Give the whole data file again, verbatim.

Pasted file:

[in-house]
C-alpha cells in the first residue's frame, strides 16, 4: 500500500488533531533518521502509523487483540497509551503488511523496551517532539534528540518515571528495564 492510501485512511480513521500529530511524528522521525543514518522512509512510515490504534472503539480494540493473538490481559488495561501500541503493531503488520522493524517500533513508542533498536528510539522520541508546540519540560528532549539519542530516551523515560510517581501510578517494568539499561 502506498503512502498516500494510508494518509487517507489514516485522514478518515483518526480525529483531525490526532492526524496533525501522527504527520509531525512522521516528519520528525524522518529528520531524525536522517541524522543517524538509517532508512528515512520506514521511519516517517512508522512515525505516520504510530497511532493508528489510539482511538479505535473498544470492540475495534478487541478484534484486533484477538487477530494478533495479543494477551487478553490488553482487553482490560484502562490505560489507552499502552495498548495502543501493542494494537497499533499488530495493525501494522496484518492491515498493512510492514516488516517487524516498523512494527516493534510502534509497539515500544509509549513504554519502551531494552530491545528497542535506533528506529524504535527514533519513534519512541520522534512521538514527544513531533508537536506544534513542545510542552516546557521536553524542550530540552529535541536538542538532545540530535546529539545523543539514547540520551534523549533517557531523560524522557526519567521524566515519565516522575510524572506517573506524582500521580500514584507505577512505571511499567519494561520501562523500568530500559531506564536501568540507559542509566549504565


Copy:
[in-house]
C-alpha cells in the first residue's frame, strides 16, 4: 500500500488533531533518521502509523487483540497509551503488511523496551517532539534528540518515571528495564 492510501485512511480513521500529530511524528522521525543514518522512509512510515490504534472503539480494540493473538490481559488495561501500541503493531503488520522493524517500533513508542533498536528510539522520541508546540519540560528532549539519542530516551523515560510517581501510578517494568539499561 502506498503512502498516500494510508494518509487517507489514516485522514478518515483518526480525529483531525490526532492526524496533525501522527504527520509531525512522521516528519520528525524522518529528520531524525536522517541524522543517524538509517532508512528515512520506514521511519516517517512508522512515525505516520504510530497511532493508528489510539482511538479505535473498544470492540475495534478487541478484534484486533484477538487477530494478533495479543494477551487478553490488553482487553482490560484502562490505560489507552499502552495498548495502543501493542494494537497499533499488530495493525501494522496484518492491515498493512510492514516488516517487524516498523512494527516493534510502534509497539515500544509509549513504554519502551531494552530491545528497542535506533528506529524504535527514533519513534519512541520522534512521538514527544513531533508537536506544534513542545510542552516546557521536553524542550530540552529535541536538542538532545540530535546529539545523543539514547540520551534523549533517557531523560524522557526519567521524566515519565516522575510524572506517573506524582500521580500514584507505577512505571511499567519494561520501562523500568530500559531506564536501568540507559542509566549504565